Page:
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Percutaneous or surgical revascularization in multivessel coronary artery disease: synthesis from SYNTAX

David P. Taggart
DOI: http://dx.doi.org/10.1093/eurheartj/ehu253 2789-2791 First published online: 26 June 2014

This editorial refers to ‘Coronary artery bypass grafting vs. percutaneous coronary intervention for patients with three-vessel disease: final 5-year follow-up of the SYNTAX trial’, by S.J. Head et al., on page 2821

In the current issue of the journal Head and colleagues present the 5-year outcome of percutaneous coronary intervention (PCI) and coronary artery bypass grafting (CABG) in the cohort of SYNTAX patients with three-vessel coronary artery disease (CAD).1 They report a number of important clinical findings, of which the most significant is that CABG offered a marked reduction in absolute mortality (by 5.4%), myocardial infarction (by 7.3%), and the need for repeat revascularization (by 12.8%). The benefits of CABG increased with increasing complexity of CAD so that the survival advantage increased to 9% in those with the most severe disease. These benefits were further magnified in patients with diabetes where the overall absolute reduction in mortality was 10.1%. Finally, as the MACCE (major adverse cardiac and cerebrovascular event) curves, including survival, continue to diverge at 5 years, this implies that these intermediate term results may actually underestimate the real benefits of CABG over an even longer term.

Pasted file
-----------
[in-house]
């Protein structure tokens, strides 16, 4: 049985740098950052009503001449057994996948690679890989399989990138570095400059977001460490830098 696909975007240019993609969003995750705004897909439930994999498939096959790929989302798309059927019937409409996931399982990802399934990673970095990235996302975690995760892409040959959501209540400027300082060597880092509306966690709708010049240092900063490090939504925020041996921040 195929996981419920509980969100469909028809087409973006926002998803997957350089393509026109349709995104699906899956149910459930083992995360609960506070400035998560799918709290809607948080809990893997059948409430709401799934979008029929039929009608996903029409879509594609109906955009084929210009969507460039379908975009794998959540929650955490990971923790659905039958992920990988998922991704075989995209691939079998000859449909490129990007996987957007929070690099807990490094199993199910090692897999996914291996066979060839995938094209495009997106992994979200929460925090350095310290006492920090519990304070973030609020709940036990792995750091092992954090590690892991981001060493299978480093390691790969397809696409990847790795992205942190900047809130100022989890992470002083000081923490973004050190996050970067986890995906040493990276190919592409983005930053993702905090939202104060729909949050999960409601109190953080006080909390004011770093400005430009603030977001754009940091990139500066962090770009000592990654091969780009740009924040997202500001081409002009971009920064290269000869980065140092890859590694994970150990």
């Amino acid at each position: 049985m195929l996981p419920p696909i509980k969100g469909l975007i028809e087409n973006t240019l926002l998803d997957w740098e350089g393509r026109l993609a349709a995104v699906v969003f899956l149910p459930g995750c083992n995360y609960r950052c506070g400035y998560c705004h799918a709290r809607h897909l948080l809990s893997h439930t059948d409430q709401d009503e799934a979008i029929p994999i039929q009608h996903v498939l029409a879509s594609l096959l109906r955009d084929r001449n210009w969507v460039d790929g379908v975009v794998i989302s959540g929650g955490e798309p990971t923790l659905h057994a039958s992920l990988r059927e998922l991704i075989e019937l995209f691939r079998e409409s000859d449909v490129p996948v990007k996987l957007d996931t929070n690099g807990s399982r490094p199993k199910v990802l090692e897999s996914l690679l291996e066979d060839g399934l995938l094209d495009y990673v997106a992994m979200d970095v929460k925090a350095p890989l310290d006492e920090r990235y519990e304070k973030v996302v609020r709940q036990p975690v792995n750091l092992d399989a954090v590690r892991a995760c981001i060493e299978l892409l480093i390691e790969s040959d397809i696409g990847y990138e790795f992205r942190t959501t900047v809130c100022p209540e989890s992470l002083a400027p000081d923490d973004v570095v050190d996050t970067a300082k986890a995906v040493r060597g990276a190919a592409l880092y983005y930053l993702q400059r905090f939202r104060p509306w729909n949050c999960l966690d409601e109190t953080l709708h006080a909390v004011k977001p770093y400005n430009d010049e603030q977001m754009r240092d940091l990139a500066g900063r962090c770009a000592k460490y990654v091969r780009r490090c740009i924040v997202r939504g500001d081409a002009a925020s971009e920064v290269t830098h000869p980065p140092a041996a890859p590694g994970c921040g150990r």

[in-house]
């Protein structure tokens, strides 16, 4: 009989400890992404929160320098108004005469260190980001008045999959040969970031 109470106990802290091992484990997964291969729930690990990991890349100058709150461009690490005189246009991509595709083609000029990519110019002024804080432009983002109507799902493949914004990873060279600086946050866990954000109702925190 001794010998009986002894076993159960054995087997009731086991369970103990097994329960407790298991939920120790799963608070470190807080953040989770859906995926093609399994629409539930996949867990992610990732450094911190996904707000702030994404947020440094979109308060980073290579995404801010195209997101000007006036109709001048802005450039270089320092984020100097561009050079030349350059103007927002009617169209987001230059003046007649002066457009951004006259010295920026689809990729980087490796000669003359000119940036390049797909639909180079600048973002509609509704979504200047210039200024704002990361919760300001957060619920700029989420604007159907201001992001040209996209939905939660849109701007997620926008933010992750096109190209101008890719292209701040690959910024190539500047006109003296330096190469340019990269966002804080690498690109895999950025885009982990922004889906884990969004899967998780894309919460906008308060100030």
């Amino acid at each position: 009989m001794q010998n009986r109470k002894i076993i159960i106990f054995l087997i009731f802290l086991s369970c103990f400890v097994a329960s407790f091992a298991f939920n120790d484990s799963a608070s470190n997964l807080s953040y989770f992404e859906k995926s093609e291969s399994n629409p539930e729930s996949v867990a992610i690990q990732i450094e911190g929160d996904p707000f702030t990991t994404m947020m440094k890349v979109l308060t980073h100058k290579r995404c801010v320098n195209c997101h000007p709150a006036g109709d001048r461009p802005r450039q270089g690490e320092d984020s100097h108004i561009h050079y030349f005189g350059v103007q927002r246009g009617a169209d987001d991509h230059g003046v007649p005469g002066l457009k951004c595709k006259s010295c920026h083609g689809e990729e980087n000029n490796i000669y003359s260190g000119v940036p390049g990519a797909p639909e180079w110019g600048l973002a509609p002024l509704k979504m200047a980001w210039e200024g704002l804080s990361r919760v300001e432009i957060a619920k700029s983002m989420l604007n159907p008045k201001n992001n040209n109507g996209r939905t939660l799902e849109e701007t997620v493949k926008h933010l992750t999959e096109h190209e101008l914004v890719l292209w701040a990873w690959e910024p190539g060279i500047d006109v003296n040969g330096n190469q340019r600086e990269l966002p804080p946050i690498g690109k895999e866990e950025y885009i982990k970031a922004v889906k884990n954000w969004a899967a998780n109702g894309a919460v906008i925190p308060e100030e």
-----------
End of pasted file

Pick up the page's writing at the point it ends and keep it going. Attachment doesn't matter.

Figure 1

Internal Mammary Artery elutes nitric oxide into the coronary circulation.

These findings are dramatic and raise three important questions. First, are the results likely to be real? Secondly, why are the results so different from the findings in most previous trials of PCI and CABG? Thirdly, are the results likely to be altered by newer generation stents with proven superior performance and safety?

Before answering these questions, it should be acknowledged that the SYNTAX trial is unquestionably the most important randomized trial of PCI and CABG ever to have been conducted, and the investigators should be congratulated on this outstanding achievement.2 It is, however, also important to recognize some obvious …

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